‘I won this Forward Prize for Best First Poem – that was in 2004 – and it was announced on the Indian radio station. My parents asked me the usual thing – how much money did you get? – and I said £1,000 and they just went quiet. It’s what they were probably earning in a day in the shop. I told one of my cousins it took me about two years to write that poem and word got around that for two years’ work I got £1,000!
‘I felt the first generation were writing the tourist board poetry, you know, saying, “Oh, we are lovely, us Indians.” I wanted to write a very hustley bustley kind of poem. I was aware that I was going to be reviewed in terms of my identity. So I tried to sort of over brown up, in a way, I tend to just make fun of the whole thing.’ Nagra’s poem ‘Singh Song’ is one such poem. ‘Yeah, about a shopkeeper. That’s taught in GCSEs. The wife makes fun of her parents-in-law, almost in a way that a white racist might, but, you know, those sorts of things go on. The second generation are embarrassed by the first generation to some degree, or resent the imposition of those village values. I grew up being told you have to have an arranged marriage, you don’t talk to people of a different class. We were next door to a lower-class Indian family so I wasn’t allowed to drink or eat anything around there. But my brother and I used to play with the kids, and I would probably have had a glass of water around there if it suited me, I wouldn’t have really cared. My mum was always saying to me, “Don’t talk to girls”. Maybe my parents felt guilty because they had abandoned their own culture so they were trying desperately to impose it in a very unsubtle way on me and my brother. They haven’t become westernised in any way. They are still highly superstitious. They still go and pray to the snake shrine.’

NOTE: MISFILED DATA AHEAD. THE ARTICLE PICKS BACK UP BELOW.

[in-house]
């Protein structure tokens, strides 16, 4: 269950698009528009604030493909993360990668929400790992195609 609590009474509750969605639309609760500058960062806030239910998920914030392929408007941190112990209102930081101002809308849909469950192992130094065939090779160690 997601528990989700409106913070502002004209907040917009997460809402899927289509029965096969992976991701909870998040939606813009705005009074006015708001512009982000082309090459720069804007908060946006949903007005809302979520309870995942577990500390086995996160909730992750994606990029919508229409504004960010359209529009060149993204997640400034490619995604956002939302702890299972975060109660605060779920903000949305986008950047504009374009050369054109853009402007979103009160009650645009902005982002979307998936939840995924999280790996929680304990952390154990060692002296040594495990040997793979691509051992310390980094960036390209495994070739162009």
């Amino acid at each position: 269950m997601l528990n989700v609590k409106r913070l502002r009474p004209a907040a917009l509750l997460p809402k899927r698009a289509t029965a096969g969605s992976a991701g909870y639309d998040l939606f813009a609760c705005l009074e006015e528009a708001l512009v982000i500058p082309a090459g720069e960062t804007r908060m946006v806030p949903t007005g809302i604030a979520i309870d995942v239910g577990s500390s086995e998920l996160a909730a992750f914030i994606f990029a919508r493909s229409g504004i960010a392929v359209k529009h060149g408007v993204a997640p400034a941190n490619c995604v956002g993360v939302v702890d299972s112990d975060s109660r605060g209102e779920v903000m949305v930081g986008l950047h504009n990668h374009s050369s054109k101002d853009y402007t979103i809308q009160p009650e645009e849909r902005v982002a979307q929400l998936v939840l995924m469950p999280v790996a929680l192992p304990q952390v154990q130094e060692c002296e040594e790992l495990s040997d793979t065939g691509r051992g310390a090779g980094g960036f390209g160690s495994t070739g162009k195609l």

Daljit, now widely recognised as one of the leading poets of his generation in the UK, is working on his third collection. ‘The working title is “British Museumˮ. It’s partly an investigation of Britain’s place in the world and how it deals with outsiders. I think 9/11 set back social cohesion, brown skin was under threat again. It’s difficult for people to tell who is an extremist and who isn’t, and then suddenly we exist in a slightly more paranoid state. There is less compassion for migrants. I know some of my relatives were voting UKIP at the last election, which is shocking – that we have come full circle.
‘The idea of a noble cause to fight for is complicated. This is what the British élite did in the 1930s, they went to Spain. People like Orwell and Auden went to fight the cause. Whoever they are fighting for in Syria, in their own minds they think they are fighting for a noble cause. I went to Bethnal Green Academy last year. I got a sense of it being a really wonderful, multicultural, liberal school, and the kids were asking really intelligent, challenging questions, and yet these girls from there went off to marry men in Syria. What is it that is radicalising them, what language is being used?
‘Auden and Yeats are very interesting in terms of exploring complex political ideas of the age. As a poet, you can be a witness to what is going on around you, and hopefully you can shed some light on your age – some of the moods, some of the ideas, some of the anxieties …
‘I write on the hoof, whenever I can. I tend to just wait for a poem to come and once I have a first draft I just keep ploughing at it, very wilfully, physically, barbarically. Then maybe leave it for a few months. I try not to publish a poem for at least a year.
‘I think teaching workshops makes you become a better writer because it challenges you and excites you about your own work. You have to raise your game. And it’s important to encourage people to have an inner voice. Particularly people of very deprived or immigrant backgrounds who resist that use of the imagination because what is put upon them is to make money, be a doctor, a lawyer, a businessman. It’s just really important to flag that you are not a failure if you don’t do that.’